Fruit flies fed organic diets are healthier than flies fed nonorganic diets, study finds


Fruit flies fed organic diets are healthier than flies fed nonorganic diets, study finds

Fruit flies fed an organic diet recorded better health outcomes than flies fed a nonorganic diet, according to a new study from Southern Methodist University, Dallas. Researchers in the lab of SMU biologist Johannes Bauer found that fruit flies raised on organic foods performed better on a variety of health tests. The flies on organic diets showed improvements on the most significant measures of health, namely fertility and longevity.

White dwarf supernovae are discovered in Virgo Cluster galaxy and in sky area “anonymous”

Light from two massive stars that exploded hundreds of millions of years ago recently reached Earth, and each event was identified as a supernova by SMU researchers. A supernova discovered Feb. 6 exploded about 450 million years ago, and a second supernova discovered Nov. 20 exploded about 230 million years ago.

Study finds Jurassic ecosystems were similar to modern: Animals flourish among lush plants

In modern ecosystems, animals flourish amid lush vegetation. An SMU study examines whether that same relationship held true 150 million years ago when dinosaurs roamed the Earth. “The assumption has been that ancient ecosystems worked just like our modern ecosystems,” says SMU paleontologist Timothy S. Myers. “We wanted to see if this was, in fact, the case.”

100 million-year-old coelacanth discovered in Texas is new fish species from Cretaceous

A new species of coelacanth fish has been discovered in Texas. Pieces of tiny fossil skull found in Fort Worth have been identified as 100 million-year-old coelacanth bones. The new species is the youngest coelacanth to be discovered in Texas, and the only coelacanth discovered in the Dallas-Fort Worth area.

Texas frontier scientists who uncovered state’s fossil history had role in epic Bone Wars

In the late 1800s, furious fossil speculation across the American West escalated into a high-profile national feud called the Bone Wars. Vertebrate paleontologist Louis L. Jacobs unveils how the Bone Wars touched Texas through the lives of two Lone Star scientists, geologist Robert T. Hill and naturalist Jacob Boll.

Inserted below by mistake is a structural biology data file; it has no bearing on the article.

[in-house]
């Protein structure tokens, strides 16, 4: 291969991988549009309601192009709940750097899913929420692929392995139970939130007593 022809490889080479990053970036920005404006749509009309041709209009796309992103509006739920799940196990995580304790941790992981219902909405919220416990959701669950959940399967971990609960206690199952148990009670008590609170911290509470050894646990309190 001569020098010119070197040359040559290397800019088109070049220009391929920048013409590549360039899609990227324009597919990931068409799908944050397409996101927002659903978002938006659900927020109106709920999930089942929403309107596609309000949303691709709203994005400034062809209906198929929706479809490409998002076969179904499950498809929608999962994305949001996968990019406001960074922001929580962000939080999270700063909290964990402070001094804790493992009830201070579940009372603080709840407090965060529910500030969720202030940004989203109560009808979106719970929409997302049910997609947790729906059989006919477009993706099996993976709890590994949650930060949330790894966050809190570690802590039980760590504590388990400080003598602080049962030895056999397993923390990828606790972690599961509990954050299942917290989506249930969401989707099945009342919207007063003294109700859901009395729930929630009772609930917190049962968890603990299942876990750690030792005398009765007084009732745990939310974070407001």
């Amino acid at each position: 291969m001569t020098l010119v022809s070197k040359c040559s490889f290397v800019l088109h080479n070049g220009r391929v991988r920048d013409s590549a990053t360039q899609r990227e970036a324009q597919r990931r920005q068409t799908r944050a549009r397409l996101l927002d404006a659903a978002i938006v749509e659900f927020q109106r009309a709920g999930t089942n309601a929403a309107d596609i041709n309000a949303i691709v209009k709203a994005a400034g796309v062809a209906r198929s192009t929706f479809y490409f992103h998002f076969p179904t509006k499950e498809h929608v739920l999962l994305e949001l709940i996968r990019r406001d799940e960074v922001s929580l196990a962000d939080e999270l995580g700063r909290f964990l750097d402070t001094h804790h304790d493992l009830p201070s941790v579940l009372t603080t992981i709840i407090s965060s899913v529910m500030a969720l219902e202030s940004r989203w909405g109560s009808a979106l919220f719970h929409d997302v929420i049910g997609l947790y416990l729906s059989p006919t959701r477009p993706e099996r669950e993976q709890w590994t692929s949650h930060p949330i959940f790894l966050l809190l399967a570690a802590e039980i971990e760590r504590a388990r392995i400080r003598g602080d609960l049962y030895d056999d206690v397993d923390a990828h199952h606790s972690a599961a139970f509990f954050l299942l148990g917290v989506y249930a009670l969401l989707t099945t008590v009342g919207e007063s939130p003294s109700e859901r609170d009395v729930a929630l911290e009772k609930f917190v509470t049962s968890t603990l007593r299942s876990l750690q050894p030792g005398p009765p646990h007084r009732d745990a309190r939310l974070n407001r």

Moving 3D computer model of key human protein is powerful new tool in fight against cancer

A picture is worth 1,000 words when it comes to understanding how things work, but 3D moving pictures are even better. That’s true for scientists trying to stop cancer by better understanding the proteins that make some chemotherapies unsuccessful. Now SMU biochemist John G. Wise at SMU has brought to life in a moving 3D computer model the structure of a key protein related to recurring cancers.

Human diabetes has new research tool: Overfed fruit flies that develop insulin resistance

Johannes Bauer, SMU, fruit flies, diabetesWith Type 2 human diabetes climbing at alarming rates in the United States, researchers are seeking treatments for the disease, which has been linked to obesity and poor diet. Now biologists at Southern Methodist University, Dallas, report they have developed a new discovery tool that will help researchers better understand this deadly disease.

Ancient tree-ring records from southwest U.S. suggest today’s megafires are truly unusual

Christopher Roos, fire scar, tree ring, ancient fire, Medieval Warm Period, Little Ice Age, anthropology, SMUToday’s mega forest fires of the southwestern U.S. are truly unusual and exceptional in the long-term record, suggests a new study that examined hundreds of years of ancient tree ring and fire data from two distinct climate periods, says study co-author and fire anthropologist Christopher I. Roos, SMU.

Dark matter search may turn up evidence of WIMPS: SMU Researcher Q&A

SMU physicist Jodi Cooley leads SMU students as part of a global team searching for elusive dark matter — the “glue” that represents 85 percent of the matter in our universe but which has never been observed. Cooley is a member of the scientific consortium called SuperCryogenic Dark Matter Search (SuperCDMS), which operates a particle detector in Minnesota. Located in an underground abandoned mine, the detector is focused on detecting WIMPS, which some physicists theorize comprises dark matter. WIMPS are particles of such low mass that they rarely interact with ordinary matter, making them extremely difficult to detect.

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